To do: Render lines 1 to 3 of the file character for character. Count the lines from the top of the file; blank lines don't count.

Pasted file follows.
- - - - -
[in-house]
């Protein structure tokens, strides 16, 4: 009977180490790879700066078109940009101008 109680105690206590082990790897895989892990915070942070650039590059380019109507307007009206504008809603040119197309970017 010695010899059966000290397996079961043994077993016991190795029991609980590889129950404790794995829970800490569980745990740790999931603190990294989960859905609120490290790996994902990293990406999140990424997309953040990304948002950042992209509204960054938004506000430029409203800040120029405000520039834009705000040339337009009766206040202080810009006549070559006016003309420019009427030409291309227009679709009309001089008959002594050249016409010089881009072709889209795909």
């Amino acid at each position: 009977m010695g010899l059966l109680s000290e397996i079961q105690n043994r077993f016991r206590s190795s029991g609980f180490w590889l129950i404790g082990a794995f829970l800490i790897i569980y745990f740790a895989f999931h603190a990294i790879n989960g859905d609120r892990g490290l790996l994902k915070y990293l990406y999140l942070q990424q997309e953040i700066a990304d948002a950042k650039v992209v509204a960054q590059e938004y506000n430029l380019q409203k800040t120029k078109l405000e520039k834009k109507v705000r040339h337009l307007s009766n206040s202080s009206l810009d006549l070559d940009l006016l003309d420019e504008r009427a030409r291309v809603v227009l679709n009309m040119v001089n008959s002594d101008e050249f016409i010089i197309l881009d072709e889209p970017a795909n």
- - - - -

[in-house]
């Protein structure tokens, strides 16, 4: 009977180490790879700066078109940009101008 109680105690206590082990790897895989892990915070942070650039590059380019109507307007009206504008809603040119197309970017 010695010899059966000290397996079961043994077993016991190795029991609980590889129950404790794995829970800490569980745990740790999931603190990294989960859905609120490290790996994902990293990406999140990424997309953040990304948002950042992209509204960054938004506000430029409203800040120029405000520039834009705000040339337009009766206040202080810009006549070559006016003309420019009427030409291309227009679709009309001089008959002594050249016409010089881009072709889209795909």
């Amino acid at each position: 009977m010695g010899l059966l109680s000290e397996i079961q105690n043994r077993f016991r206590s190795s029991g609980f180490w590889l129950i404790g082990a794995f829970l800490i790897i569980y745990f740790a895989f999931h603190a990294i790879n989960g859905d609120r892990g490290l790996l994902k915070y990293l990406y999140l942070q990424q997309e953040i700066a990304d948002a950042k650039v992209v509204a960054q590059e938004y506000n430029l380019q409203k800040t120029k078109l405000e520039k834009k109507v705000r040339h337009l307007s009766n206040s202080s009206l810009d006549l070559d940009l006016l003309d420019e504008r009427a030409r291309v809603v227009l679709n009309m040119v001089n008959s002594d101008e050249f016409i010089i197309l881009d072709e889209p970017a795909n």